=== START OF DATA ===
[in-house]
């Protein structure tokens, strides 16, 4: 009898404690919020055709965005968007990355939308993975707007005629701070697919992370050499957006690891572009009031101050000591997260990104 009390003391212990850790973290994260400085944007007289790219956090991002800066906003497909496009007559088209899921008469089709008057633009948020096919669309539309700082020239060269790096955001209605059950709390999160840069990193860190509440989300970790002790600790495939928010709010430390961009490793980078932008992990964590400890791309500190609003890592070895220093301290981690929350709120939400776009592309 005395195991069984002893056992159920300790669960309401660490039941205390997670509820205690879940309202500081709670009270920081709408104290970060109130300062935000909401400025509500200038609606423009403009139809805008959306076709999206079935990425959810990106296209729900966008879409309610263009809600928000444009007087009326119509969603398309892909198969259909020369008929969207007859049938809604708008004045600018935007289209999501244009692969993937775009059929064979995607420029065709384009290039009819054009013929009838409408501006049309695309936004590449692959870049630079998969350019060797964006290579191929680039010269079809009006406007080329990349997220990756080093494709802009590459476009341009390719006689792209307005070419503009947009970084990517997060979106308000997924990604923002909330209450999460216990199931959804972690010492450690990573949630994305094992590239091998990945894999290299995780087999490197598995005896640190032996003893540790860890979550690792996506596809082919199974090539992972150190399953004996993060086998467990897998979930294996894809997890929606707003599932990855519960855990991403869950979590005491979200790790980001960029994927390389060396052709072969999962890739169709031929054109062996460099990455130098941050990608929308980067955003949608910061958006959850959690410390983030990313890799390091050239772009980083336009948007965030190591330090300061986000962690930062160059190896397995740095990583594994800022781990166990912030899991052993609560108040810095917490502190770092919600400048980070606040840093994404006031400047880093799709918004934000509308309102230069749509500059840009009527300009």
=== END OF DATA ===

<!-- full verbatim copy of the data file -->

[in-house]
């Protein structure tokens, strides 16, 4: 009898404690919020055709965005968007990355939308993975707007005629701070697919992370050499957006690891572009009031101050000591997260990104 009390003391212990850790973290994260400085944007007289790219956090991002800066906003497909496009007559088209899921008469089709008057633009948020096919669309539309700082020239060269790096955001209605059950709390999160840069990193860190509440989300970790002790600790495939928010709010430390961009490793980078932008992990964590400890791309500190609003890592070895220093301290981690929350709120939400776009592309 005395195991069984002893056992159920300790669960309401660490039941205390997670509820205690879940309202500081709670009270920081709408104290970060109130300062935000909401400025509500200038609606423009403009139809805008959306076709999206079935990425959810990106296209729900966008879409309610263009809600928000444009007087009326119509969603398309892909198969259909020369008929969207007859049938809604708008004045600018935007289209999501244009692969993937775009059929064979995607420029065709384009290039009819054009013929009838409408501006049309695309936004590449692959870049630079998969350019060797964006290579191929680039010269079809009006406007080329990349997220990756080093494709802009590459476009341009390719006689792209307005070419503009947009970084990517997060979106308000997924990604923002909330209450999460216990199931959804972690010492450690990573949630994305094992590239091998990945894999290299995780087999490197598995005896640190032996003893540790860890979550690792996506596809082919199974090539992972150190399953004996993060086998467990897998979930294996894809997890929606707003599932990855519960855990991403869950979590005491979200790790980001960029994927390389060396052709072969999962890739169709031929054109062996460099990455130098941050990608929308980067955003949608910061958006959850959690410390983030990313890799390091050239772009980083336009948007965030190591330090300061986000962690930062160059190896397995740095990583594994800022781990166990912030899991052993609560108040810095917490502190770092919600400048980070606040840093994404006031400047880093799709918004934000509308309102230069749509500059840009009527300009």